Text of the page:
Some aircraft mechanics and service technicians enter the occupation with a high school diploma or equivalent and receive on-the-job training to learn their skills and to be able to pass the FAA exams. Aviation maintenance personnel who are not certified by the FAA work under supervision until they have enough experience and knowledge and become certified.
Licenses, Certifications, and Registrations
The FAA requires that aircraft maintenance be done either by a certified mechanic with the appropriate ratings or authorizations or under the supervision of such a mechanic.
The FAA offers separate certifications for bodywork (Airframe mechanics, or “A”) and engine work (Powerplant mechanics, or “P”), but employers may prefer to hire mechanics who have both Airframe and Powerplant (A&P) ratings. The A&P ratings generally certify that aviation mechanics meet basic knowledge and ability standards.
Mechanics must be at least 18 years of age, be fluent in English, and have 30 months of experience to qualify for either the A or the P rating or both (the A&P rating). Completion of a program at a Part 147 FAA-approved aviation maintenance technician school can substitute for the experience requirement and shorten the time requirements for becoming eligible to take the FAA exams.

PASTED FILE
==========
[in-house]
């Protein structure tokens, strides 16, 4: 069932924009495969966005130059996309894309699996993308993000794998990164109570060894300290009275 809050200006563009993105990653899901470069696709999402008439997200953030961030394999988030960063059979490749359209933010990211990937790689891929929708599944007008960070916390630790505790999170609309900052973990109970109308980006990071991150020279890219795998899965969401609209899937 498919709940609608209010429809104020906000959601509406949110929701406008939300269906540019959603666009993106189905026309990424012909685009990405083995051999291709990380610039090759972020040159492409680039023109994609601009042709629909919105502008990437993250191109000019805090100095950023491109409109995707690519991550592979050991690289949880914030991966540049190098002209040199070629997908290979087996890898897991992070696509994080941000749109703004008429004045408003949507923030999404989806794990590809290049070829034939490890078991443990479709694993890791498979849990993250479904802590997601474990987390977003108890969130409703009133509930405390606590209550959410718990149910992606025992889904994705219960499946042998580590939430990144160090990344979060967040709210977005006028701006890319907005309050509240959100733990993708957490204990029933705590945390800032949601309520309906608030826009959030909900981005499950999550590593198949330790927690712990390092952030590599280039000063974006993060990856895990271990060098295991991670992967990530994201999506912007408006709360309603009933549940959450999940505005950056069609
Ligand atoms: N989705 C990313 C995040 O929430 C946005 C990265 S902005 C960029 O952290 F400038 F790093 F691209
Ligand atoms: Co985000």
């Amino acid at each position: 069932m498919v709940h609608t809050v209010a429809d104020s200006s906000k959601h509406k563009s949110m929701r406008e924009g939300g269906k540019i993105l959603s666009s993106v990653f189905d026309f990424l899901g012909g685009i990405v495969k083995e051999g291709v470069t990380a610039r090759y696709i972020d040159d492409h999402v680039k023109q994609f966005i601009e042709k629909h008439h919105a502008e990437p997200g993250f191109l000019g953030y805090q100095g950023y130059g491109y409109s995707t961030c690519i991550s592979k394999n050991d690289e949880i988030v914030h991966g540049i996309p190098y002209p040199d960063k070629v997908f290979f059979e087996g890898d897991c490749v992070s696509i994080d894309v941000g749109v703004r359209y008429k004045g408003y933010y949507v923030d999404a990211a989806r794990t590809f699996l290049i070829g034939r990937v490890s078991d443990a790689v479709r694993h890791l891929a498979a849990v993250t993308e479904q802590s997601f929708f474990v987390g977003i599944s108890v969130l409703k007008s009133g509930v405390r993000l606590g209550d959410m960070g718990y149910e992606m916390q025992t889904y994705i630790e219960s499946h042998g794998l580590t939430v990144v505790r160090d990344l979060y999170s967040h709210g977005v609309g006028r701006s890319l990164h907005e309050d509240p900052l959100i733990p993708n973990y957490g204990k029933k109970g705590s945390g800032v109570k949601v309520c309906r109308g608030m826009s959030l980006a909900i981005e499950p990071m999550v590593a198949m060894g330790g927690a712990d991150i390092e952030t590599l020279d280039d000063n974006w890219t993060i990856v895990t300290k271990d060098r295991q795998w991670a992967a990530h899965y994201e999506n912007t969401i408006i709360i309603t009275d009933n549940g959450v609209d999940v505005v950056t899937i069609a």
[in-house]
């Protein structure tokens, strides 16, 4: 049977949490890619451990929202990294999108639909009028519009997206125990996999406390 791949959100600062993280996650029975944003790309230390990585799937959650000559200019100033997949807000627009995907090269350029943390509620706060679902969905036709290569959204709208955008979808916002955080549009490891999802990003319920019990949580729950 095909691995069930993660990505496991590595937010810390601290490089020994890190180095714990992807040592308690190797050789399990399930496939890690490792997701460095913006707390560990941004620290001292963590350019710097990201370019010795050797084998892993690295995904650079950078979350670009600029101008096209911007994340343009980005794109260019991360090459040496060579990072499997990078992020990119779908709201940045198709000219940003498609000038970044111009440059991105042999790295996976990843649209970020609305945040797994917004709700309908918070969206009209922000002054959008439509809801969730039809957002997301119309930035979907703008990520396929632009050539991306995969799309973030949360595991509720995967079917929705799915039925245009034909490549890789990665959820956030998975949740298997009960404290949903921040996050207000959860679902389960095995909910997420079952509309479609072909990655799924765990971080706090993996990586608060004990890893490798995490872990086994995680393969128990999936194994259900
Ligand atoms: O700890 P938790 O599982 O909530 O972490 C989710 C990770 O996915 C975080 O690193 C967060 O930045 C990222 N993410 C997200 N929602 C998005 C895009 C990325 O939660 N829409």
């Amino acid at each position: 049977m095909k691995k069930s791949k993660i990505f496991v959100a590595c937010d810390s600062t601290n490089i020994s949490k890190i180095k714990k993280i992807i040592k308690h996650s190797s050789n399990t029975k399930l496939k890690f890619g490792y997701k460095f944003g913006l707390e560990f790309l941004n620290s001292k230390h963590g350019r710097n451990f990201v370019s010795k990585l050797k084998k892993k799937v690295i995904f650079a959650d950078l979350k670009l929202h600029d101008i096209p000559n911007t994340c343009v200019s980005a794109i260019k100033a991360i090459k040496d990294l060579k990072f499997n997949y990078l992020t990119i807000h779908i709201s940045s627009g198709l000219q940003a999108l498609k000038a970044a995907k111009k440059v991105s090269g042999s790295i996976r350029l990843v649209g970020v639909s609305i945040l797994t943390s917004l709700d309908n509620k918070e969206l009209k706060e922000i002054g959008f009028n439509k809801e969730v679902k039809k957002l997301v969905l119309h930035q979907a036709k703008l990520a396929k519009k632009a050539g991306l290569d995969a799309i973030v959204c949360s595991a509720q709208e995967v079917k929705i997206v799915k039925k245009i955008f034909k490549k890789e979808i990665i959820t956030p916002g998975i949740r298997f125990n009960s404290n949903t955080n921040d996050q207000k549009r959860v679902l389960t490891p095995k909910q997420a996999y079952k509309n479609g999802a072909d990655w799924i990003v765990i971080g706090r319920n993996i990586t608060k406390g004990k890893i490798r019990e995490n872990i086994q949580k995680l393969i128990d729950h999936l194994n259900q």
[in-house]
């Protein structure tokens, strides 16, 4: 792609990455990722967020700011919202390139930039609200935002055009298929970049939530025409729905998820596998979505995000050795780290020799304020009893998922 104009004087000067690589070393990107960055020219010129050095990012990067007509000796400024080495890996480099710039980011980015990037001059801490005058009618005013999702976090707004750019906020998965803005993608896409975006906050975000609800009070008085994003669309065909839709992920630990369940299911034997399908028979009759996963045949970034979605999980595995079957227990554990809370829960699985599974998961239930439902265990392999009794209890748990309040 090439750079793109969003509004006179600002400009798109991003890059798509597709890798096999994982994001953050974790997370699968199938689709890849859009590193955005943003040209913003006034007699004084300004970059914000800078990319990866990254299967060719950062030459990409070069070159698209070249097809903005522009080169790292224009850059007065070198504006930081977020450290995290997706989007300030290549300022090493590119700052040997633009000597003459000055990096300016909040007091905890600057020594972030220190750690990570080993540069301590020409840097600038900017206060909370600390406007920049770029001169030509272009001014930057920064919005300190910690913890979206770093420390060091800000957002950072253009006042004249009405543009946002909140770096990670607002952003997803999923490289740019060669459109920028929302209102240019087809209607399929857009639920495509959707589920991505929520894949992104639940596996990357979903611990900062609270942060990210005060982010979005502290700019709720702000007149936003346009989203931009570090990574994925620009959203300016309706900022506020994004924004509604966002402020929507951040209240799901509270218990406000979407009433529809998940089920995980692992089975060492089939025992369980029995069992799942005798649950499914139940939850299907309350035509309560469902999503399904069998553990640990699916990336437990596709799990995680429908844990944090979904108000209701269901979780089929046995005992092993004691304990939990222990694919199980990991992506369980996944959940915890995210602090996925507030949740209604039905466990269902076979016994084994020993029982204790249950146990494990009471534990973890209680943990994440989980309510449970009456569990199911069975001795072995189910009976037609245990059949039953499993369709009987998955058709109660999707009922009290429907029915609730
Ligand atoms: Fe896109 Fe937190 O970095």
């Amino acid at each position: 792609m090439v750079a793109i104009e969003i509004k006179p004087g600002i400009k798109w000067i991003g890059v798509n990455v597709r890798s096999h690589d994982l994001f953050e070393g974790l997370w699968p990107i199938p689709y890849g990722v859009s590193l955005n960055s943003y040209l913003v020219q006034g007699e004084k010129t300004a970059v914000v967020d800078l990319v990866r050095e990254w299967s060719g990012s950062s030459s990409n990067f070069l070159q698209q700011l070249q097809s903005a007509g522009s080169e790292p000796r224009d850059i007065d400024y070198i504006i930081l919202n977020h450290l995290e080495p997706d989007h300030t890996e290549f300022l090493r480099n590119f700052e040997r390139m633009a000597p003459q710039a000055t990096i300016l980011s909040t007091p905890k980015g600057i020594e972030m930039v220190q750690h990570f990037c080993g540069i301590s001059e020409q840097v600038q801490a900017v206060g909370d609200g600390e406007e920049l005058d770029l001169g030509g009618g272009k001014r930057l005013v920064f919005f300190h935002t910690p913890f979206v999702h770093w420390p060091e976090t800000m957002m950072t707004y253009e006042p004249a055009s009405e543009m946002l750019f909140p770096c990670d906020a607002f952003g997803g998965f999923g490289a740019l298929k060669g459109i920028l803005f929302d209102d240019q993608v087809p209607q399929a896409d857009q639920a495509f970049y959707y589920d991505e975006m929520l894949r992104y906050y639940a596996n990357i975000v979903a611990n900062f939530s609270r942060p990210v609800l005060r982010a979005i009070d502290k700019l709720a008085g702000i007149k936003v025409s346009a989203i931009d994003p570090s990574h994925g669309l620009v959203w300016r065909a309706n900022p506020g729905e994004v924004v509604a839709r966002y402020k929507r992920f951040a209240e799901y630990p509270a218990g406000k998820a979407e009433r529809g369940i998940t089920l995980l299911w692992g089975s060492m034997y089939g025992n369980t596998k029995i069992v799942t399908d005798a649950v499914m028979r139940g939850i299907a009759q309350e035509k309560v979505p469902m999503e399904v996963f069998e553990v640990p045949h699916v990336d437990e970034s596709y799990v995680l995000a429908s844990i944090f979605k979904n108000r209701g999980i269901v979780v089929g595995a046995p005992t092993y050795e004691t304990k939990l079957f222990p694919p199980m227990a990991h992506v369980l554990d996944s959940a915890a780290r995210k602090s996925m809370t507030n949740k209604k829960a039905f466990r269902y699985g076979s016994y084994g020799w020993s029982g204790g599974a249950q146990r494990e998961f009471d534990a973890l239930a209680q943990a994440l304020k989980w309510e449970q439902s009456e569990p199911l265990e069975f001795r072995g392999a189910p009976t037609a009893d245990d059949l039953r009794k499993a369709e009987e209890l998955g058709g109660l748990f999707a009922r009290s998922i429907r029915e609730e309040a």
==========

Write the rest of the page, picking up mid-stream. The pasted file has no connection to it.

Applicants must pass written, oral, and practical exams that demonstrate the required skills within a timeframe of 2 years.
To keep their certification, mechanics must have completed relevant repair or maintenance work within the previous 24 months. To fulfill this requirement, mechanics may take classes from their employer, a school, or an aircraft manufacturer.
The Inspection Authorization (IA) is available to mechanics who have had their A&P ratings for at least 3 years and meet other requirements. These mechanics are able to review and approve many major repairs and alterations.
Avionics technicians typically are certified through a repair station for the specific work they perform on aircraft, or they hold the Airframe rating to work on an aircraft’s electronic and flight instrument systems. An Aircraft Electronics Technician (AET) certification is available through the American Society for Testing and Materials (ASTM). It certifies that aviation mechanics have a basic level of knowledge in the subject area, but it is not required by the FAA for any specific tasks. Avionics technicians who work on communications equipment may need to have the proper radiotelephone operator certification issued by the Federal Communications Commission (FCC).
Work Experience in a Related Occupation